The Beeblebrox Company is responsible for Doctor Who fan films featuring Laurence Klein, David Kalat, Neil Nadelman and Charlie Anders. In its early years the bbc was moved from North Carolina to Connecticut by its proprietor, Peter Fagan.
Full cast features Edit
Short subjects Edit
- Doctor Who Surprise! (1984)
- The Dillard Report (12 episodes, 1985-1988)
- Time Trap (1985)
- The Doctor Meets Voltron (1985)
- Resurrection of the Dayleks (1985)
- The TARDIS Adventure (1988)
- Temporary Exile (1989)
- The Beeblebrox Incident (1986)
- Twubcrawl (2011)
- The Prisoner and the Time Lord (full cast feature, 2001)
- When Doctors Collide! (short subject, 2003)
A band of strangers were united in the production of a short fan film on June 16th, 1984 at a small Doctor Who event occupying a few rooms on the North Carolina State University campus. The Beeblebrox Company name was scrawled for the first time on a sheet of paper used for the end credits.
The local fan club had a full-sized wooden police box on hand but the nascent film crew still needed a Time Lord. Almost on cue, a young man with a striking resemblance to Tom Baker strode out of a video room. Unfortunately, he was decked out in a pair of rather inconvenient track shorts. A few seconds later his brother, Laurence Klein, emerged sporting a pair of scholarly tweed slacks and The Beeblebrox Company had its Doctor.
Dark Alliance Edit
The Fourth Doctor and Sarah take on The Grand Alliance of the 39th Century, a gathering of baddies in advance of the delegation seen in 'The Daleks' Master Plan.' Daleks, Cybermen and others meet at a castle in the forests of Felis Catus, where local monarch Princess Felina matches wits with The Master. The serial was written by Peter Fagan and Zebulon Record reporter Cee Em Cartier under the pseudonym David Agnew.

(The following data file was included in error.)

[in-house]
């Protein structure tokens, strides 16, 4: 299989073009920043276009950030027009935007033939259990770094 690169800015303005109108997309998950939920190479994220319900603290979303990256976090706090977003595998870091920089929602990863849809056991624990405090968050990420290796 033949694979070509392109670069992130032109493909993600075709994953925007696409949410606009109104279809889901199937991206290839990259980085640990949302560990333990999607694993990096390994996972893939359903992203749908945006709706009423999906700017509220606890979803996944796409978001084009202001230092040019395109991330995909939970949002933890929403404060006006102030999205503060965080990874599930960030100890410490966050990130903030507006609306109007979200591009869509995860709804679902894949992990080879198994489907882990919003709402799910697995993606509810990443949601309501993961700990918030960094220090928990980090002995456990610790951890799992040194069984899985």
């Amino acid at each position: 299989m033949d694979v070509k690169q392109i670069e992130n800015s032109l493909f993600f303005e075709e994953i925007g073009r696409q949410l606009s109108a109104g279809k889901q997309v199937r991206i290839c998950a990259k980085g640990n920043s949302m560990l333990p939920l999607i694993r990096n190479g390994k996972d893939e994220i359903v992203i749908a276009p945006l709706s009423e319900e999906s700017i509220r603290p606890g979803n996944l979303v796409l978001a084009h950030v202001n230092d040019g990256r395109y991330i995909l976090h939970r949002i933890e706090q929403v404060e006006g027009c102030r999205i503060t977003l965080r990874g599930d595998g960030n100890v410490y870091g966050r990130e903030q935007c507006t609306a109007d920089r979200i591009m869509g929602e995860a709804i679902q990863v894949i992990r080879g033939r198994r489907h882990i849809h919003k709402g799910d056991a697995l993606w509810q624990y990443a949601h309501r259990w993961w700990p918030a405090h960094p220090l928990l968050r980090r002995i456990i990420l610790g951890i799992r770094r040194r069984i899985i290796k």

Cee Em's daughter Jenny played a very young Sarah Jane Smith and the pink-striped overalls she wore are famous. They were sewn in 1983 to match Sarah's outfit from 'The Hand of Fear' and Elisabeth Sladen was charmed by the homage when she met the pair at a Whovain Festival that summer. Later the actress dressed her own daughter in the same way and in recent years fan film producer Jennifer Adams Kelley has followed suit.
The Vardans and the Nestene send Autons to Earth to broadcast Theta-G, a mind-controlling radio wave. In Raleigh , The Doctor and Adric are told of the plot by escapees from the Vardan ship. When the Vardans capture the TARDIS, local student Davyd and his Midget Mk III come to the rescue. Theta-G was written by Peter and Sir Laurence.
The story follows on from 'Resurrection of the Daleks,' where the Supreme Dalek claims undercover duplicates have been placed in strategic positions on Earth. Half the serial was shot in North Carolina and half in Connecticut; the two crews met for the first time at the premiere in NC.
The Dillard Report EditThis semi-ficticious talk show showcased new fan films in tapes mailed to North Carolina from the 'bbc North' gang in Connecticut. The host was an old photograph of Pete's friend Chris Dillard, with blinking mouth animation and a voice Pete based on Jack Horkheimer .
Guests were presented in similar fashion and included Ronald Reagan, Max Headroom and Fernando Llamas. Interviews led to comedic, fictional adventures that crossed over into the showcased films. The real Chris Dillard appeared in some of Pete's original films; the animated Chris eventually appeared as a character in one of the Beeblebrox short subjects.
The Prisoner and the Time LordEdit
A Time Lord known only as Harlan and a young sci-fi fan called David stumble upon the present-day Village, where Number 54 risks her life to prove that escape is (and was) possible. Harlan brings his Machiavellian wits to the struggle while David brings privileged knowledge of The Village: in his home dimension, The Village is a fictional place, from the TV series The Prisoner.
The film was produced by Joe Medina and Jamie Lawson, from a script by Joe. The cast was drawn from the membership of the Legion of Rassilon fan club of Silicon Valley. Production spanned the 1990s and Pete came onboard somewhere in the middle; he operated cameras and did the post production.